PANJIM: The rupee slumped 30 paise to close at a fresh lifetime low of 81.09 against the US dollar on Friday, weighed down by the strong American currency overseas and risk-off sentiment among investors.
At the interbank foreign exchange market, the local currency breached the 81-mark for the first time ever and slumped to 81.23 against the American currency.
It finally ended at 81.09, down 30 paise over its previous close. On Thursday, the rupee plunged by 83 paise -- its biggest single-day loss in nearly seven months -- to close at 80.79, its previous record low. This is the third straight session of loss for the Indian currency during which it has lost 124 paise against the US dollar.
President of the Goa Chambers of Commerce and Industry (GCCI) Ralph De Sousa, reacting to this development, told Herald that India's foreign reserves will be hit the most due to costlier imports and increase in the current account deficit.
On the other hand, weak rupee in the International market makes Indian goods cheaper. The imports have increased in the past few years but so have the exports for which we will have to pay more.
“Indian foreign exchange reserves are also dropping due to capital account imbalance as foreign investors are pulling out from capital markets. India has faced a high ratio of public debt to GDP, which is increasing. This can lead to policy uncertainties and cutting of essential revenue expenditure,” De Sousa said.
“The interest rates, inflation can also take a beating. It is difficult situation to be in. Government will have to come out with an immediate response with a medium-to-long term action plan on the economic policies both micro and macro. This would help to re-assure anxious investors, domestic and foreign, who appear to be worried about the rupee’s slide,” the GCCI president added.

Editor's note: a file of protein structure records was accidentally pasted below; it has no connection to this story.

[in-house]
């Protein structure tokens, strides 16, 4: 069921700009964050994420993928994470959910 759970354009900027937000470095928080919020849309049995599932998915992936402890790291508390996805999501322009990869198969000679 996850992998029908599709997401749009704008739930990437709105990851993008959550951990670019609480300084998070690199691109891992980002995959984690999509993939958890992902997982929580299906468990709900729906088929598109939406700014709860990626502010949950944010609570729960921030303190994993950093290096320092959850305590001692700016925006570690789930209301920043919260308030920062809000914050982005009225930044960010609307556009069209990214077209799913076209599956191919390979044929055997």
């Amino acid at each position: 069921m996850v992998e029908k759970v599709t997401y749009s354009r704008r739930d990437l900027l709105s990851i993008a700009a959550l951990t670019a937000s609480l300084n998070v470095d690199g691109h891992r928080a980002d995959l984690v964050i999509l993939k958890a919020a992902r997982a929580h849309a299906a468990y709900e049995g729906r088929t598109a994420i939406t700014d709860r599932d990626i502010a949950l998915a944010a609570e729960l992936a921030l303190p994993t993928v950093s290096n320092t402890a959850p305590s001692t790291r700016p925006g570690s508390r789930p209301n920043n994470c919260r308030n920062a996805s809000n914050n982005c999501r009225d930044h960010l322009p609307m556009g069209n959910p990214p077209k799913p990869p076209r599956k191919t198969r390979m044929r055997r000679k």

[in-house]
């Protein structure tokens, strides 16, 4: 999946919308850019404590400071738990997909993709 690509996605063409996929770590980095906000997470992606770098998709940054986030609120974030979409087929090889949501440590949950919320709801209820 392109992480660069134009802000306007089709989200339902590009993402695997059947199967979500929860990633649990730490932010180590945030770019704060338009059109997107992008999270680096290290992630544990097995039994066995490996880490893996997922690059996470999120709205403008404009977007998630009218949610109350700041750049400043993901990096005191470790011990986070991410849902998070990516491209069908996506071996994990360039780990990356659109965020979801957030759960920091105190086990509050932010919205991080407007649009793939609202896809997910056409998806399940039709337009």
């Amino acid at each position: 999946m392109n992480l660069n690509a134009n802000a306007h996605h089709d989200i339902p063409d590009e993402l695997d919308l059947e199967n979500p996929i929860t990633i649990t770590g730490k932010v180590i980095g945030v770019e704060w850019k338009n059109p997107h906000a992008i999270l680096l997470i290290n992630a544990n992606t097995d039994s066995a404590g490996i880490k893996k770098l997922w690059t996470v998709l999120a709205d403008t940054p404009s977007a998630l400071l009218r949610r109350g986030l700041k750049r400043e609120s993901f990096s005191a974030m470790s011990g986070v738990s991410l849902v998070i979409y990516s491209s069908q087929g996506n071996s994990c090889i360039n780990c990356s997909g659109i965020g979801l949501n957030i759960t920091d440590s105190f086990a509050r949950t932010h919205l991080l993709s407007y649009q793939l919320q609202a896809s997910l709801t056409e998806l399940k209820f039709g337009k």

Chairman - Goa Association of Realtors, and Vice President - National Association of Realtors, India Amit Chopra felt that the drop in rupee value will have two totally divergent effects on the realty sector.
“One is increase in prices with the corresponding increase in things that we pay for in dollar, like petroleum, which will effect transportation costs and thereby cause a spiralling increase in construction costs, which may cause drop in demand. Second is that NRIs and OCIs earning dollars will find it a bit more lucrative to invest in India, which can increase demand,” said Amit Chopra.
He hoped that the government will ensure that prices of things like petroleum products, cements, steel etc do not go up by giving a little reduction in GST rates, and further recognising realty sector contribution to building the nation by giving it much awaited industry status and providing some incentives (like tax breaks, etc) to the sector.
Goa nearly produced 12 per cent of the total pharmaceutical produce in India. Sources in the pharmaceutical industry said, “We will be affected both ways. If we buy the raw material in US dollar it will cost us more. However, if we export the finished product to the USA, the industry is set to gain.”
CEO of Sapna Technologies an IT company from Goa which is into 100 per cent export of software, Nilesh Nayak said, “We invoice in GBP which is at an all time low. This has affected earnings in a big way. Moving forward unless the GBP increases against the rupee it will have serious ramifications for exports to the UK.”
Noted Chartered Accountant of Goa Sandip Bhandare was of the view that the escalating inflation in the USA was having a butterfly effect over the rest of the world.
“The USD Federal Reserve is reversing its pandemic era policies and increasing interest rates, which is causing dollars to flow out of India. The tightening of the rates may no doubt help the exporters and IT sector, but the heavy impact on import of essential supplies, the bond market and inflation may nudge the RBI to use its own monetary policy tools very soon. These could include further raising of interest rates, thereby squeezing the liquidity of the system and increasing the cost of finance for businesses,” said Sandip Bhandare.